Survey: Two-thirds of Austin paramedics report being assaulted at work
An internal survey by Austin-Travis County EMS found that 22 communications employees said they had been verbally assaulted and 132 field medics said they had been physically assaulted
Understanding the risks inherent in EMS is critical to taking action to prevent death and injury in the line of duty. Learn more with this analysis by EMS1 Editor-in-Chief, Greg Friese.
By Kelsey Bradshaw
AUSTIN — About three out of five Austin-Travis County EMS medics say they have been physically assaulted more than once on the job in the past two years, a new survey by the department says.
Austin-Travis County EMS conducted an internal survey earlier this year after noticing a worldwide increase in violence against medics, EMS Capt. Darren Noak said Tuesday. EMS officials wanted to do an overall evaluation of the culture of safety within the department, but no specific event led to the surveys being created, he said.
Two surveys were emailed to field medics and communications staff. A total of 210 field medics and 26 communications staff responded to the survey, which found most experienced a physical or verbal assault in the last two years.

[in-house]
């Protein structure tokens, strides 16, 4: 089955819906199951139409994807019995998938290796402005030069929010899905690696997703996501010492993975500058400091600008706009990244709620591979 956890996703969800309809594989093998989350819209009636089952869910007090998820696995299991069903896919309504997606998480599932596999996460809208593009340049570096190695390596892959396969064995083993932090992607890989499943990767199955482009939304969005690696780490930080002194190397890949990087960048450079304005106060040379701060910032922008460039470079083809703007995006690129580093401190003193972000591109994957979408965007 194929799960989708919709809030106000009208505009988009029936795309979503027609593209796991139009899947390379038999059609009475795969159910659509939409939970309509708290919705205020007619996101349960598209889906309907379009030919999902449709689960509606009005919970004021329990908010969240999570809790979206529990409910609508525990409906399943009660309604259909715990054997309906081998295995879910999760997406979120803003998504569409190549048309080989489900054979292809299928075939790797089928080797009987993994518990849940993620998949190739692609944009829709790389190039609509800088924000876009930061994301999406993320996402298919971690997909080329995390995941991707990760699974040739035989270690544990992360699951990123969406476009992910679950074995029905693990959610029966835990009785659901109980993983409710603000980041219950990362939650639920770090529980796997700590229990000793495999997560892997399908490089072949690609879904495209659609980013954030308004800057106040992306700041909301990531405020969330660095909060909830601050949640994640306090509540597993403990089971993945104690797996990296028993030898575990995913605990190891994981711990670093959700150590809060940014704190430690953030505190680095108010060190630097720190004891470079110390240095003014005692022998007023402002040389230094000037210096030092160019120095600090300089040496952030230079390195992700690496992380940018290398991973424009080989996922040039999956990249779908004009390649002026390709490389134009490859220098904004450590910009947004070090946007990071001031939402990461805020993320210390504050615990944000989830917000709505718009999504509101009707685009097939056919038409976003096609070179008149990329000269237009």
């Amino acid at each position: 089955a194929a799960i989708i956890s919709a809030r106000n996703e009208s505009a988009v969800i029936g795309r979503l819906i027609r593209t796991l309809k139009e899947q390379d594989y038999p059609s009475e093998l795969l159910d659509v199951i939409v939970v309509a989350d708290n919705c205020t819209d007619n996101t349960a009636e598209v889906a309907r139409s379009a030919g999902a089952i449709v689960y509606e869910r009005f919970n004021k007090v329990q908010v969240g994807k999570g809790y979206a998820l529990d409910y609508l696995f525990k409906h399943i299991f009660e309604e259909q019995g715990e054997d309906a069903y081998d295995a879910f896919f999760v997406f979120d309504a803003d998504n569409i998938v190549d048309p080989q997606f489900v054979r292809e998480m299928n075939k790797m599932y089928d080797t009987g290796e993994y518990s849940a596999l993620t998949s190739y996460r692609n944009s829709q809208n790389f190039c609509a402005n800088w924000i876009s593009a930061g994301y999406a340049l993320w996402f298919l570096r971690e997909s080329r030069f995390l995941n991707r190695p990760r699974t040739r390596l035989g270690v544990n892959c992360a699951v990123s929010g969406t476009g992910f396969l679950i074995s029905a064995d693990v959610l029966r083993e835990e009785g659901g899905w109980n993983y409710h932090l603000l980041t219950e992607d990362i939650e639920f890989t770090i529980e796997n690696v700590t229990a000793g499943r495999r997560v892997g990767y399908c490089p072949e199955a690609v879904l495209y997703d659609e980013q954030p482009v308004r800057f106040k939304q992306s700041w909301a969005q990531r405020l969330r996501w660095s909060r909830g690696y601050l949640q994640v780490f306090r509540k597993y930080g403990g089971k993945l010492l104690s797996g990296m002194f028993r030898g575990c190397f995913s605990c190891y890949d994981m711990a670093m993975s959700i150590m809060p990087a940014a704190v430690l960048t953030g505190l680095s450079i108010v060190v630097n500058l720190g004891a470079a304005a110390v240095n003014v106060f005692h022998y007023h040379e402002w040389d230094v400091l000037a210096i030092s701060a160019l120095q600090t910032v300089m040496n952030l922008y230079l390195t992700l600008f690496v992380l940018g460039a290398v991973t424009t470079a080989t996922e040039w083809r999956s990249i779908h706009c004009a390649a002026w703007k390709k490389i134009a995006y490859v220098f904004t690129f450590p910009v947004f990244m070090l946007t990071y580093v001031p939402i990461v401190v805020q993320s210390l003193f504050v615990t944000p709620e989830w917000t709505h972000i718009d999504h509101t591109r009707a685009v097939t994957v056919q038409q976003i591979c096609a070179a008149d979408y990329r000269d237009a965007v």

The survey found that 22 communications employees said they had been verbally assaulted more than once in the last two years, and 132 field medics said they had been physically assaulted more than once in the last two years, the survey says. Most of the assaults on medics happened in the back of ambulances, while communications staff were often yelled at by 911 callers, Noak said.
Impairment, aggressiveness and mental or behavioral health conditions contributed to the assaults, the survey found.
"It is estimated that even these high numbers do not reflect the true magnitude of assaults on ATCEMS personnel because assaults are likely under-reported and only cases involving injuries are reported most commonly," EMS said in a statement about the survey.
Most of the field medics and communications staff reported that physical assaults and verbal assaults were an unavoidable part of working for the department, the survey found.
[Read more: Understanding the risks inherent in EMS]
The agency said it will create teams to address what the surveys found, and aim to reduce the number of assaults and get better at reporting, training, de-escalation techniques and working with law enforcement.
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